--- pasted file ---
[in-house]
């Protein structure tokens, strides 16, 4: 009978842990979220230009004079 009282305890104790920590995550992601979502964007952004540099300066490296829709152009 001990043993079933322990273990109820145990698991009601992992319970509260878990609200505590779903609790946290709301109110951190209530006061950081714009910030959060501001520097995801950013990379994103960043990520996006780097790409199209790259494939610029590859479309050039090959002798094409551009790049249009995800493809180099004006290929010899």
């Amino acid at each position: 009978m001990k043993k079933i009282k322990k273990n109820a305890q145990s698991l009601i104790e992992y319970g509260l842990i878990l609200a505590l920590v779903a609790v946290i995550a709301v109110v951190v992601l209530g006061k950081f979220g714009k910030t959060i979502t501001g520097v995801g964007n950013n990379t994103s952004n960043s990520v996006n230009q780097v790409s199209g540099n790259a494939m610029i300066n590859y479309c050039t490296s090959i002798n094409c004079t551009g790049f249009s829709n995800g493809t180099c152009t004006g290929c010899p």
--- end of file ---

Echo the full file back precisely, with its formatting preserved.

[in-house]
């Protein structure tokens, strides 16, 4: 009978842990979220230009004079 009282305890104790920590995550992601979502964007952004540099300066490296829709152009 001990043993079933322990273990109820145990698991009601992992319970509260878990609200505590779903609790946290709301109110951190209530006061950081714009910030959060501001520097995801950013990379994103960043990520996006780097790409199209790259494939610029590859479309050039090959002798094409551009790049249009995800493809180099004006290929010899």
């Amino acid at each position: 009978m001990k043993k079933i009282k322990k273990n109820a305890q145990s698991l009601i104790e992992y319970g509260l842990i878990l609200a505590l920590v779903a609790v946290i995550a709301v109110v951190v992601l209530g006061k950081f979220g714009k910030t959060i979502t501001g520097v995801g964007n950013n990379t994103s952004n960043s990520v996006n230009q780097v790409s199209g540099n790259a494939m610029i300066n590859y479309c050039t490296s090959i002798n094409c004079t551009g790049f249009s829709n995800g493809t180099c152009t004006g290929c010899p």